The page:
On my way out of town through Longbridge last week I took a short detour down Leach Green Lane to take a look at the old Rednal Library, which I’d heard was built in an Arts and Crafts style. What I found was an amazing and original little building.
Rednal is right at the edge of the city boundary, Rednal Hill being one of the Lickey Hills, and the Bristol Road tram terminus arrived in the 1920s to ferry Brummies out to the Lickeys on day trips. The trams are of course long gone but the terminus building is still there – it was a Chinese restaurant last time I looked – and a short stretch of the line has been kept. Real urbanisation only came along here after the Second World War when the Rednal Hill council estate was built.
The library was there before all this. It is dated 1909, when the area was still under the control of Kings Norton & Northfield Urban District Council, and its size probably reflects the largely rural settlement that it was intended to serve. The foundation stone above the door confirms that, like many libraries in Birmingham and elsewhere, it was built with funds provided by the Scottish-American philanthropist Andrew Carnegie. The land was given by the Cadburys, who played a significant role elsewhere in the Birmingham Arts and Crafts movement, and the architect was a Benjamin Bower, who does not appear to have many other buildings to his name.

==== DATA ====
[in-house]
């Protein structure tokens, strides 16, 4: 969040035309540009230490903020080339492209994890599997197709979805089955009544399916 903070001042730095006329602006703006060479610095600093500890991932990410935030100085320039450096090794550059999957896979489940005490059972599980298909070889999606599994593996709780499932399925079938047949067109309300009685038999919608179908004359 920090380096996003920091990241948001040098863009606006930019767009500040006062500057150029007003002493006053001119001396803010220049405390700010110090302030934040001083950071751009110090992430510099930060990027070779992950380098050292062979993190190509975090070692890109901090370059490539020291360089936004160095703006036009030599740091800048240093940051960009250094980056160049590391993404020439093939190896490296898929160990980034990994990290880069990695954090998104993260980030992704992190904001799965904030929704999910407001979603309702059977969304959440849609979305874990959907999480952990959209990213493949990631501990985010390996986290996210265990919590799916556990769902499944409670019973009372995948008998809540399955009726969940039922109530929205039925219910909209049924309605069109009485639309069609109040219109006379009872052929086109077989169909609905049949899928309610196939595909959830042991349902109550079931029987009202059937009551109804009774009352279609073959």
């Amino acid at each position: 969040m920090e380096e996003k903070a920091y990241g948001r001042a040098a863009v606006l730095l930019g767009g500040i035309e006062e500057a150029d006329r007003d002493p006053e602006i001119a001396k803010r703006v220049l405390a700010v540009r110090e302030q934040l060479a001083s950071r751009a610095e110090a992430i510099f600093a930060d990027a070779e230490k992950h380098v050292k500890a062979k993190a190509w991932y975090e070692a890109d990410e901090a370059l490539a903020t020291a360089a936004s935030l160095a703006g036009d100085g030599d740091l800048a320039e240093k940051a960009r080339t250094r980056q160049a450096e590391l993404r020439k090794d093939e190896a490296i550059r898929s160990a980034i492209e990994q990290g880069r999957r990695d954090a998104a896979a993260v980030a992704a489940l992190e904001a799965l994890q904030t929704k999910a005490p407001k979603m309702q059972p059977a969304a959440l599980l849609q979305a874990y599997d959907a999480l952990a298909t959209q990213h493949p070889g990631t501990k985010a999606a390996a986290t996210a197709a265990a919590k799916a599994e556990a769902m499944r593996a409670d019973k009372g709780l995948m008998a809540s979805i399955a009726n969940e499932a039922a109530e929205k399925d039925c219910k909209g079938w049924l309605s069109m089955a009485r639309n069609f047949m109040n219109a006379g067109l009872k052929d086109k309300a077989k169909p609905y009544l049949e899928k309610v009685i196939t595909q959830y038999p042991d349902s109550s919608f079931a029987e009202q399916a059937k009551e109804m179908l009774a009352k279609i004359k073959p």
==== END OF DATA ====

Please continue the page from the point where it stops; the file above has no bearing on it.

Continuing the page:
The library was Grade II listed in 1982 and closed about 20 years ago (hopefully not a precursor for some of Birmingham’s other local branch libraries). It is now a private house. The occupants must have quite a reading room…